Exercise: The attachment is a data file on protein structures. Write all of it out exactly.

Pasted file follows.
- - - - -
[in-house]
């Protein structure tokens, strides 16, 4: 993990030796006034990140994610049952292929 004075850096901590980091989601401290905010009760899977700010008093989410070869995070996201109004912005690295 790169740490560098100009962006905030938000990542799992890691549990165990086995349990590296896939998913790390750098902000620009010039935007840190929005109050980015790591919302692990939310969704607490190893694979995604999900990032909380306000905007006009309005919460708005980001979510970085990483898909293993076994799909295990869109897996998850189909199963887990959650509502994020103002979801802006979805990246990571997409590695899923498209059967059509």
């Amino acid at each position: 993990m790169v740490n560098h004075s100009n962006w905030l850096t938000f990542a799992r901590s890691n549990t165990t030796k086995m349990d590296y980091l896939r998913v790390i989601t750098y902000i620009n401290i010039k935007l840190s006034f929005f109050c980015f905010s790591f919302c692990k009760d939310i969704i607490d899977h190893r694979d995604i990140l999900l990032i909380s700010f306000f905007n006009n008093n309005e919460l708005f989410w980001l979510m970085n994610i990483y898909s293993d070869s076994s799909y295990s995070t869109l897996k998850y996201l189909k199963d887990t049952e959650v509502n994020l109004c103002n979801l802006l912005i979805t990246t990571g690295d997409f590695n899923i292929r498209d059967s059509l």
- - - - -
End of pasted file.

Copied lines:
[in-house]
């Protein structure tokens, strides 16, 4: 993990030796006034990140994610049952292929 004075850096901590980091989601401290905010009760899977700010008093989410070869995070996201109004912005690295 790169740490560098100009962006905030938000990542799992890691549990165990086995349990590296896939998913790390750098902000620009010039935007840190929005109050980015790591919302692990939310969704607490190893694979995604999900990032909380306000905007006009309005919460708005980001979510970085990483898909293993076994799909295990869109897996998850189909199963887990959650509502994020103002979801802006979805990246990571997409590695899923498209059967059509």
């Amino acid at each position: 993990m790169v740490n560098h004075s100009n962006w905030l850096t938000f990542a799992r901590s890691n549990t165990t030796k086995m349990d590296y980091l896939r998913v790390i989601t750098y902000i620009n401290i010039k935007l840190s006034f929005f109050c980015f905010s790591f919302c692990k009760d939310i969704i607490d899977h190893r694979d995604i990140l999900l990032i909380s700010f306000f905007n006009n008093n309005e919460l708005f989410w980001l979510m970085n994610i990483y898909s293993d070869s076994s799909y295990s995070t869109l897996k998850y996201l189909k199963d887990t049952e959650v509502n994020l109004c103002n979801l802006l912005i979805t990246t990571g690295d997409f590695n899923i292929r498209d059967s059509l």